November 23, 2009
B's have own road rules
|Derek Morris (photo: Getty)|
Editor's note: This article originally appeared in the November 2009 issue of New England Hockey Journal.
When Derek Morris signed with the Bruins this summer, the chance to play in the city of Boston was a major selling point.
"Everybody knows how great the city of Boston is, how passionate the fans are," said Morris in July. "Every time we come into this city from another city players are abuzz about how beautiful it is downtown and how passionate the people are."
But, like every other full-timer in the league, Morris will only spend half his time in his home city.
Life in the NHL can be a vagabond existence, and that's not talking about the constant movement of players via free agency and trades. Within each season, the players are almost constantly on the move, with 41 road games across North America, and that's before adding trips for the preseason and playoffs. The Bruins are scheduled to fly 34,969 miles throughout the course of this season.
"Getting on the planes, the travel, going through the airports … It isn't too bad, but still, after a while it can get old," said veteran Bruins forward Mark Recchi.
What makes it worthwhile -- besides the six- and seven-figure contracts -- is the way being on the road can bring a team together.
"After being here for training camp and five home games, it's nice to get away for a bit,” said defenseman Mark Stuart. “And being on the road, the team can hang out together more. You're together on the plane. You're together at the hotel. It feels like you kind of come together as a team on the road. And it's nice to see other cities and get out of your apartment for a bit."
While players at home tend to go their separate ways once the game is over as family commitments take precedence, on the road most teams stick together.
"When you're at home, maybe a couple of guys will get together," said Stuart. "But on the road, it's nice -- you get big groups of guys going out together for dinner. You're on your own. All you have to worry about is the game. It's nice, gives guys a little time to hang out."
That bonding can pay off with better chemistry on the ice. It's also just a good way to forge friendships and have a little fun.
"It's just fun to be able to have a few laughs," said Morris. "We think about hockey non-stop, 24 hours a day. Whether you admit you do or not, you're always thinking about a certain play or something that happened, so when we can go out and have a few laughs and get away from it for five minutes, 10 minutes, an hour … that's what we're able to do on the road."
* * *
Setting up that chance to bond takes a lot of work. "There's a lot of stuff that goes into it," said Bruins director of communications Matthew Chmura, who is in charge of coordinating the trips. "It seems like an endless task sometimes."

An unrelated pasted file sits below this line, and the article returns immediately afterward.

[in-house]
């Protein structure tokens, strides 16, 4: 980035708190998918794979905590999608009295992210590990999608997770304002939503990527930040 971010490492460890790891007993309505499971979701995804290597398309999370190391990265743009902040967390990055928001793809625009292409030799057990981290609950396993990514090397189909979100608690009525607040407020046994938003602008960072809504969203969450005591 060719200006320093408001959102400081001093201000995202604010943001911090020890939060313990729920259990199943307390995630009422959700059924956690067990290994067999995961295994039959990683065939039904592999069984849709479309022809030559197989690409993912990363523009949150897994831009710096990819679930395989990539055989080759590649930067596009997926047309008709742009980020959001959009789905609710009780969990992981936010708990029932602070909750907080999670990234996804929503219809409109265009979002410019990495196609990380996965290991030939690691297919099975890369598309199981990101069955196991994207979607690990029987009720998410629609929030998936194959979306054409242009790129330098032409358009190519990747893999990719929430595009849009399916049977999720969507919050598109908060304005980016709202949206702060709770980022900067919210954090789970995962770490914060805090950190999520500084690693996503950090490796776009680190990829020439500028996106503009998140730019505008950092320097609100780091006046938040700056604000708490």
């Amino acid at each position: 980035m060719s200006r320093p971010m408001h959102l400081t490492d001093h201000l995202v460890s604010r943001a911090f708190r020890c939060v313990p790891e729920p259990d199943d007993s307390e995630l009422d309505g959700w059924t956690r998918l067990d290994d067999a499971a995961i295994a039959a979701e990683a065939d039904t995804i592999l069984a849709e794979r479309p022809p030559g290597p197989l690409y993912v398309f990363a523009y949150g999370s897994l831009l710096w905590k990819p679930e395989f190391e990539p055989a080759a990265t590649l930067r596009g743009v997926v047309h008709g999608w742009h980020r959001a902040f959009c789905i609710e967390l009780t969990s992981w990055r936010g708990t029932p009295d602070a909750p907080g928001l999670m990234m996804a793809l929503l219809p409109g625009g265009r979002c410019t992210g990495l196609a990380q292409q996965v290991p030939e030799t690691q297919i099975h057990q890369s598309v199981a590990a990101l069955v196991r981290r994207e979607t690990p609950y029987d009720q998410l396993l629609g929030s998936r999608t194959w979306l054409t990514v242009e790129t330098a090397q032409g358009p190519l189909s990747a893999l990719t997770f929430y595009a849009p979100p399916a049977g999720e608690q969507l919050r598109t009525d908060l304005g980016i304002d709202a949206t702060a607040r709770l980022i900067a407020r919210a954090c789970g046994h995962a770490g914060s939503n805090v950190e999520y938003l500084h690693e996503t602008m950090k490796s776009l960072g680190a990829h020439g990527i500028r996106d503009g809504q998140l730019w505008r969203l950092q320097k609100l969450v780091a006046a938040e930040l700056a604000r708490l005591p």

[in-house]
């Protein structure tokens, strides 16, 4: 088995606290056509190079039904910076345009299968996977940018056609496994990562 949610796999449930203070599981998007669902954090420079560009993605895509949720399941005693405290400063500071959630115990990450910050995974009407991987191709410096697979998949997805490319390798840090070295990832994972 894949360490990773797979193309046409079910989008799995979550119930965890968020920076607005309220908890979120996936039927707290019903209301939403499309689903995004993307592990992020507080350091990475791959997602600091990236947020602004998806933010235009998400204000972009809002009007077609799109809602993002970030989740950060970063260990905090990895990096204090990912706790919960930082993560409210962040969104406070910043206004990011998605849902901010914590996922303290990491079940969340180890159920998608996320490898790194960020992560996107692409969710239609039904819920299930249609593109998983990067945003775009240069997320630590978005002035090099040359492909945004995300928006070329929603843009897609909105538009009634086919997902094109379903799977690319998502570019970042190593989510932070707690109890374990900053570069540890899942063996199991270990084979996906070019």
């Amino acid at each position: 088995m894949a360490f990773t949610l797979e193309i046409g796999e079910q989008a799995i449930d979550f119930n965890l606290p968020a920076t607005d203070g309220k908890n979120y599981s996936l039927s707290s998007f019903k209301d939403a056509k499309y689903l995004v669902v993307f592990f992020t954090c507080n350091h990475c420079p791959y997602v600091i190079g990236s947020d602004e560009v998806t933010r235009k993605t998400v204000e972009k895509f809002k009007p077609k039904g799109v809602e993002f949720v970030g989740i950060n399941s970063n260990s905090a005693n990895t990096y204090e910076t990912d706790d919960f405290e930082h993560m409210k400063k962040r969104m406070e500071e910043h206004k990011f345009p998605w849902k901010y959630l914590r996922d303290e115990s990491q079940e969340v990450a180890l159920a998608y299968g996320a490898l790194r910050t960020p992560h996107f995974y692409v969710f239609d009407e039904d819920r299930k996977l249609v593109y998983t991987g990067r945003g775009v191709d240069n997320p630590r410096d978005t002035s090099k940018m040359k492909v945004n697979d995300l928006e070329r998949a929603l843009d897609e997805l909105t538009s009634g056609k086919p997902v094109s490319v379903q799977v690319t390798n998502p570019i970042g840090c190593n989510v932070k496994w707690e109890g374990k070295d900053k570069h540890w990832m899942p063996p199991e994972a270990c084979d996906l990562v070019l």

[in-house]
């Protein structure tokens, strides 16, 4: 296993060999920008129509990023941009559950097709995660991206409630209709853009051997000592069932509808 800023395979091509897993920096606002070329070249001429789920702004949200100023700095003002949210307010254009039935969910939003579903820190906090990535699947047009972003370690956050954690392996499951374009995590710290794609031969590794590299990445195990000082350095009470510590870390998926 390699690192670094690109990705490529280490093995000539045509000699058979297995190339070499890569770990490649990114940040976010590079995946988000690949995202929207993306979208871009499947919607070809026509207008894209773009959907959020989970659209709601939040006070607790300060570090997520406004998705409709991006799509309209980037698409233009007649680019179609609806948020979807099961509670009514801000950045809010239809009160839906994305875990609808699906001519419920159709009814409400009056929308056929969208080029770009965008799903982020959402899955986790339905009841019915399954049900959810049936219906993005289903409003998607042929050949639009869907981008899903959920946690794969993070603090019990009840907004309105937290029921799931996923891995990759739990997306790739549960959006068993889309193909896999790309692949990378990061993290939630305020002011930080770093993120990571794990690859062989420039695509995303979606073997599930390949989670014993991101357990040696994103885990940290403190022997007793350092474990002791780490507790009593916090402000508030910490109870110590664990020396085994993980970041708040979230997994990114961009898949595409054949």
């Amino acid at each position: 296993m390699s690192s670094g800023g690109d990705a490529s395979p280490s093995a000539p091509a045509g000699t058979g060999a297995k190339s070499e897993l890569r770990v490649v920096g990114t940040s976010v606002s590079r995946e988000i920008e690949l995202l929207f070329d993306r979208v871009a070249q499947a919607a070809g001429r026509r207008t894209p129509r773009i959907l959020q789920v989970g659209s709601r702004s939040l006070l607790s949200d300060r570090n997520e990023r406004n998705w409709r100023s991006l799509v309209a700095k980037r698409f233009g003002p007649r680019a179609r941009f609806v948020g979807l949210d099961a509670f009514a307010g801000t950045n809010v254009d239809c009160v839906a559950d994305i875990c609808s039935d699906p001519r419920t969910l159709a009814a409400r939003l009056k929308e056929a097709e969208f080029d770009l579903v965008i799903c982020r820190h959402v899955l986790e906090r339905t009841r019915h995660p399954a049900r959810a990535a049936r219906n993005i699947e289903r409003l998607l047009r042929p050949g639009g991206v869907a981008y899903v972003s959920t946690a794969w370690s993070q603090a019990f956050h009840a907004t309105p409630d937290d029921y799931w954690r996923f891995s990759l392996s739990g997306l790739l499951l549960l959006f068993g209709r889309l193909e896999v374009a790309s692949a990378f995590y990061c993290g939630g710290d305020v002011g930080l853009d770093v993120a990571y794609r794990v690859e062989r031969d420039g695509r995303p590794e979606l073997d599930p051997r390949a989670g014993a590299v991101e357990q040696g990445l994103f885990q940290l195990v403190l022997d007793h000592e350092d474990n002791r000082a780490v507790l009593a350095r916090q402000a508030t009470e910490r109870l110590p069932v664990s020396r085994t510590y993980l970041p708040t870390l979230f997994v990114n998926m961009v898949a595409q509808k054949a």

Chmura does have plenty of help. Manager of hockey administration Ryan Nadeau starts planning the upcoming trips as early as draft weekend in June, putting together a list of potential hotels and charter companies the club could use and drawing up the initial itineries.
He then brings his finding to Chmura, who passes them along to coach Claude Julien and general manager Peter Chiarelli for final approval. Hall of Famer Johnny Bucyk, now the team's road services coordinator, helps communicate the schedules to the players and helps organize things on the road, with either Chmura or manager of media relations Eric Tosi along for each trip to oversee all the details.
The first order of business is finding the right place to stay.
"It's a little of bit everything," said Chmura. "Certainly the hotel's flexibility and willingness to work with us is the most important thing. The proximity to the rink is important, so is privacy and security. ... When you find a hotel you like, you stick with it. Most teams stay at the same hotels because those hotels treat teams right and are keen to our needs."
With a traveling party of at least 40 people on each trip, setting up arrangements isn't easy. The team requires at least 30-35 rooms a night, and everyone stays at the same hotel. The lone exceptions are trips to New Jersey. There, the equipment guys stay in a separate hotel next to the rink in Newark to be able to beat traffic and set up early, while the rest of team stays about 35 minutes away.
The traveling party includes players and coaches, usually six members of the TV crew from NESN, two more from the radio broadcast team from the Sports Hub, two trainers, two equipment managers, Chiarelli, vice president Cam Neely, Bucyk, Chmura or Tosi, and sometimes scouts and assistant GMs Don Sweeney and Jim Benning.
Taking that group from city to city is a chartered plane, a full-sized 727 jet run by Miami Air, which the Bruins are using for the first time this year. They had previously used Air Canada before government regulations complicated the use of Canadian charters between U.S. cities. The Bruins have been using charters since the late 1980s, easing the travel grind considerably from the earlier days of commercial travel.
"We used to fly commercial when I started," said Recchi, who began his NHL career in 1988. "Now we fly private air and it is a lot more convenient, but you still have to go through airports and security and there are a lot of late nights, getting in at 1 or 2 in the morning -- and then you have to get up the next morning and either play or practice again. Those are the things that over a course of a year can wear on you.”